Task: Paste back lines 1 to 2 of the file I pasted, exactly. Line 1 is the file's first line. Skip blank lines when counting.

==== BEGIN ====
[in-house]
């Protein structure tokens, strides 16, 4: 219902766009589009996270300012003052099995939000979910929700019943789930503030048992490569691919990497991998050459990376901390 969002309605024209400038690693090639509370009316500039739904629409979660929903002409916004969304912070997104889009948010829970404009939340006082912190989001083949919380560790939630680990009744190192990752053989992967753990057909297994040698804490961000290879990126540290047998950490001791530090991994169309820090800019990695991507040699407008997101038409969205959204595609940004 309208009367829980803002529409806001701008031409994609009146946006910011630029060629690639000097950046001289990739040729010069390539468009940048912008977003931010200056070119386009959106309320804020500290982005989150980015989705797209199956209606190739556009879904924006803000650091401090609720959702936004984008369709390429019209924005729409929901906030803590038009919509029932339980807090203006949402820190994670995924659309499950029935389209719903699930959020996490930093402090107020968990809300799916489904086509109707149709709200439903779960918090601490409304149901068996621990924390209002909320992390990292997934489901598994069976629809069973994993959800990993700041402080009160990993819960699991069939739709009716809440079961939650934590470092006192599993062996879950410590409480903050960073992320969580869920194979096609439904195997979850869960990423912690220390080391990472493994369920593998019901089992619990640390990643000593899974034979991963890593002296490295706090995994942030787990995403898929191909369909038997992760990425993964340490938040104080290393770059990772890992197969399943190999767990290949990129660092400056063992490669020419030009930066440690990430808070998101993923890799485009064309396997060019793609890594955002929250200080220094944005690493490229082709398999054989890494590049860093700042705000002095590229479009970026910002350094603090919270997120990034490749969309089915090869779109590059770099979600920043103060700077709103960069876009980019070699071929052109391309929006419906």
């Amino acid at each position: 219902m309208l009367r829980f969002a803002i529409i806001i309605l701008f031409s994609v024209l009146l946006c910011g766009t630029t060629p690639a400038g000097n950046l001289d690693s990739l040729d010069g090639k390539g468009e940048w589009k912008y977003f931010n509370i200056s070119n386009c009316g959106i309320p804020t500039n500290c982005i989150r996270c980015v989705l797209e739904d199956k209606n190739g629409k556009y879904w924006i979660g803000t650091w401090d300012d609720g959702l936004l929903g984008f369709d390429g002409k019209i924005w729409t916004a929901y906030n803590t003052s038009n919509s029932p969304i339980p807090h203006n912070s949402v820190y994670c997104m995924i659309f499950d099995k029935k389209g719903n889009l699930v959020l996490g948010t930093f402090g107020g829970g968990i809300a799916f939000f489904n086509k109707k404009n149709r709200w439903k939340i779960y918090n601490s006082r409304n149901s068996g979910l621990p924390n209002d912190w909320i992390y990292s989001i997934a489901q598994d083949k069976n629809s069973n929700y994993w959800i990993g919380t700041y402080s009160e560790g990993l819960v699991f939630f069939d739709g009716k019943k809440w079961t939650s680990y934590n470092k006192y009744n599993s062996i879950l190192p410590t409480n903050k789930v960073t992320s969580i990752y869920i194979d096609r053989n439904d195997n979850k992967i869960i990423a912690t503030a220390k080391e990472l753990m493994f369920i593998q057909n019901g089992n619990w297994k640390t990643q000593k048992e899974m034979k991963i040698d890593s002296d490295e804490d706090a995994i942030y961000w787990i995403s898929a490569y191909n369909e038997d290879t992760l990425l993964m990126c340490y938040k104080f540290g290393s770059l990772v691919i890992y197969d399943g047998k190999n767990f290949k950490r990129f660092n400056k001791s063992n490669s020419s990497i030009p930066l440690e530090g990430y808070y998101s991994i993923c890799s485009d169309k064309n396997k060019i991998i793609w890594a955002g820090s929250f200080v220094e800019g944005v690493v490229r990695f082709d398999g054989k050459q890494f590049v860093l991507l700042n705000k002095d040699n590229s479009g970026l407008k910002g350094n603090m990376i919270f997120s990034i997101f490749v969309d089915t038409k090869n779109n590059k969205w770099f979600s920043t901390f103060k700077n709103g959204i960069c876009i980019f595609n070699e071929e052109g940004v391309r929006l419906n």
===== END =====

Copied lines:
[in-house]
């Protein structure tokens, strides 16, 4: 219902766009589009996270300012003052099995939000979910929700019943789930503030048992490569691919990497991998050459990376901390 969002309605024209400038690693090639509370009316500039739904629409979660929903002409916004969304912070997104889009948010829970404009939340006082912190989001083949919380560790939630680990009744190192990752053989992967753990057909297994040698804490961000290879990126540290047998950490001791530090991994169309820090800019990695991507040699407008997101038409969205959204595609940004 309208009367829980803002529409806001701008031409994609009146946006910011630029060629690639000097950046001289990739040729010069390539468009940048912008977003931010200056070119386009959106309320804020500290982005989150980015989705797209199956209606190739556009879904924006803000650091401090609720959702936004984008369709390429019209924005729409929901906030803590038009919509029932339980807090203006949402820190994670995924659309499950029935389209719903699930959020996490930093402090107020968990809300799916489904086509109707149709709200439903779960918090601490409304149901068996621990924390209002909320992390990292997934489901598994069976629809069973994993959800990993700041402080009160990993819960699991069939739709009716809440079961939650934590470092006192599993062996879950410590409480903050960073992320969580869920194979096609439904195997979850869960990423912690220390080391990472493994369920593998019901089992619990640390990643000593899974034979991963890593002296490295706090995994942030787990995403898929191909369909038997992760990425993964340490938040104080290393770059990772890992197969399943190999767990290949990129660092400056063992490669020419030009930066440690990430808070998101993923890799485009064309396997060019793609890594955002929250200080220094944005690493490229082709398999054989890494590049860093700042705000002095590229479009970026910002350094603090919270997120990034490749969309089915090869779109590059770099979600920043103060700077709103960069876009980019070699071929052109391309929006419906």